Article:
The New Yorker Proposes ‘Ridding the Country of Assault Weapons’ to Fight Climate Change


“Any movement toward a more just and civil society can now be considered a meaningful climate action,” asserts a new essay in the New Yorker, which links gun control, immigration, and climate change.

“Securing fair elections is a climate action. Combating extreme wealth inequality is a climate action. Shutting down the hate machines on social media is a climate action,” insists New Yorker writer Jonathan Franzen in his lengthy September 8 essay.

“Instituting humane immigration policy, advocating for racial and gender equality, promoting respect for laws and their enforcement, supporting a free and independent press, ridding the country of assault weapons—these are all meaningful climate actions,” he writes.

Mr. Franzen’s article, provocatively titled “What If We Stopped Pretending?” bears an even more provocative subtitle: “The climate apocalypse is coming. To prepare for it, we need to admit that we can’t prevent it.”

The author takes for granted that the worst prophecies of what rising global temperatures could do to the planet are a matter of established fact rather than prediction, because today “the scientific evidence verges on irrefutable.”

“If you’re younger than sixty, you have a good chance of witnessing the radical destabilization of life on earth—massive crop failures, apocalyptic fires, imploding economies, epic flooding, hundreds of millions of refugees fleeing regions made uninhabitable by extreme heat or permanent drought. If you’re under thirty, you’re all but guaranteed to witness it,” he explains.

The science about global warming became “became fully clear” in 1988, Franzen relates, and back then there may have been a chance to do something about the future of the planet, whereas now, no such sunny scenarios exist.

Instead, it is better for the world to “accept that disaster is coming, and begin to rethink what it means to have hope,” he proposes.

Climate apocalypse, he declares, “will take the form of increasingly severe crises compounding chaotically until civilization begins to fray.”

No such climate screed would be complete without demonizing your enemies, and Mr. Franzen’s is no exception, and he decries the Republican Party’s position on climate science as simply “evil.”

The only realistic way to approach the necessary zero net emissions, globally, in the next three decades would involve a centralized, authoritarian power capable of using coercive measures to deal with the critical state of emergency, he notes.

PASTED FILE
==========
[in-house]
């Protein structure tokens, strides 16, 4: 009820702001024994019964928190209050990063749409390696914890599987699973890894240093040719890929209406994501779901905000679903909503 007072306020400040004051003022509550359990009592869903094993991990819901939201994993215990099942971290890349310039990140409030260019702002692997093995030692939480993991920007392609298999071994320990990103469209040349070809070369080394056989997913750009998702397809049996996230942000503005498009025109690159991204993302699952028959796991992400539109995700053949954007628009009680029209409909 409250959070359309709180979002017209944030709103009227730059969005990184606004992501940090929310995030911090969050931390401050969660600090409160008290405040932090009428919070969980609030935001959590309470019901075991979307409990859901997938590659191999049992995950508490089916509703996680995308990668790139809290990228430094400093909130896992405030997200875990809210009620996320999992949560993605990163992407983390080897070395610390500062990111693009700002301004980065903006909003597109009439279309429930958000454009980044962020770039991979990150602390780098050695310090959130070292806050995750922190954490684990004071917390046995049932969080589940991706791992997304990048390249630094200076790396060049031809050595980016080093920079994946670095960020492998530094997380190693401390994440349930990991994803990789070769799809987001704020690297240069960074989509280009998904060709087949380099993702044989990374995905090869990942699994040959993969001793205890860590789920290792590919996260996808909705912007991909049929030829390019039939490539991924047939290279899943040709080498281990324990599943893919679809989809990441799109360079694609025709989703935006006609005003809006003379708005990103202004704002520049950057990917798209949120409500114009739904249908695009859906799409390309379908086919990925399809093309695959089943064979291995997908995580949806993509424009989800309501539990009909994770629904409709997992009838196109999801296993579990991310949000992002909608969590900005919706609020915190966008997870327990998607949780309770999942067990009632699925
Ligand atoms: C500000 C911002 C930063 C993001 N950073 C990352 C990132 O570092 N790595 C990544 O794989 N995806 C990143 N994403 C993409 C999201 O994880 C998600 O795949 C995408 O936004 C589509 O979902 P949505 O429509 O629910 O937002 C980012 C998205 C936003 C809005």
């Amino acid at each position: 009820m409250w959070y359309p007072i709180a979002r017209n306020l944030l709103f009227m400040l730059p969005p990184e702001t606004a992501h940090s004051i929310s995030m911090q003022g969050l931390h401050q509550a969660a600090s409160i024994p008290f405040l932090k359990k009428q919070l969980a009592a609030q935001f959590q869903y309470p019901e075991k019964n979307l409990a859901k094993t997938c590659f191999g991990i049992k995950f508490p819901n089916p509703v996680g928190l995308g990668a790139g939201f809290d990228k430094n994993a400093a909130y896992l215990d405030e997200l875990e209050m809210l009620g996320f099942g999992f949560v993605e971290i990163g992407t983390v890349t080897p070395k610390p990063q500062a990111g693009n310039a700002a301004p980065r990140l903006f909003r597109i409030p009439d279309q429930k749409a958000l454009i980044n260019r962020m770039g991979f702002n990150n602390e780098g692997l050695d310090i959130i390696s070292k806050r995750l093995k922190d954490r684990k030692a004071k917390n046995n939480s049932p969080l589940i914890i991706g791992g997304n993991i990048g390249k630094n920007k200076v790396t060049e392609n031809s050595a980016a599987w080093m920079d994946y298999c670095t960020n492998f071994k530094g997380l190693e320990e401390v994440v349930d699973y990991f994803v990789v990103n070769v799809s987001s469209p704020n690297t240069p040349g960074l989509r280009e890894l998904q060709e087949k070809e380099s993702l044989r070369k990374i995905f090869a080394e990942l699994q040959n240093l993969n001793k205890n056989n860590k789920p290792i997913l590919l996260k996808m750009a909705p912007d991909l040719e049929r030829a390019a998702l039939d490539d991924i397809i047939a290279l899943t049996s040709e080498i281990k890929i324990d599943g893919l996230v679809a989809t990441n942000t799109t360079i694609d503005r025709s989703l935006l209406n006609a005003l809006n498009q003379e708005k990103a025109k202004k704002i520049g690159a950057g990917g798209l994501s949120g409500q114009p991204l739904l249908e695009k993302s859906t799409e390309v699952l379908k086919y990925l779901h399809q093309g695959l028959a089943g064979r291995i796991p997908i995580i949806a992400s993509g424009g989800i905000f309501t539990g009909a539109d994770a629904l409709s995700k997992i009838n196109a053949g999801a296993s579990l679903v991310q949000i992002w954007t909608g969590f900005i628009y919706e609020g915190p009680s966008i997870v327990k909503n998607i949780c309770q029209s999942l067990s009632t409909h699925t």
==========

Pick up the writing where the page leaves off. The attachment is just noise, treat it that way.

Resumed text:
“The first condition is that every one of the world’s major polluting countries institute draconian conservation measures, shut down much of its energy and transportation infrastructure, and completely retool its economy,” he says, with an implicit nod to AOC’s Green New Deal.

Moreover, “overwhelming numbers of human beings, including millions of government-hating Americans, need to accept high taxes and severe curtailment of their familiar life styles without revolting,” he suggests.

“They must accept the reality of climate change and have faith in the extreme measures taken to combat it. They can’t dismiss news they dislike as fake. They have to set aside nationalism and class and racial resentments,” he adds.

But even if this should fail to happen, he continues, “there’s still a strong practical and ethical case for reducing carbon emissions” and this goal “would be worth pursuing even if it had no effect at all.”

Judging from the swift and harsh reactions to Franzen’s piece from the left, it would seem that a rift is opening within the church of climate change.

On the one hand, orthodox believers insist that everything possible must be done to eradicate climate change since the war is still “winnable.”

On the other hand, reformers are beginning to preach that the apocalypse is coming whether we like it or not, and we must find solace in personal efforts to make the world a better place, even though we know that we will not, in the end, succeed in averting disaster.

For the unwashed outside this church, the arguments can seem as abstruse and nonsensical as impassioned theological debates about the number of angels that can dance on the head of a pin.

The danger is, of course, that true believers from either side of the aisle — who see no separation between state and the church of climate change — may in the not-so-distant future be holding the reins of society: redefining the rules of humanity, ostracizing heretics, and using all the coercive powers of the state to compel conformity to the new creed.

Whether you believe or not, you could be forced to radically reform your life as if you did.


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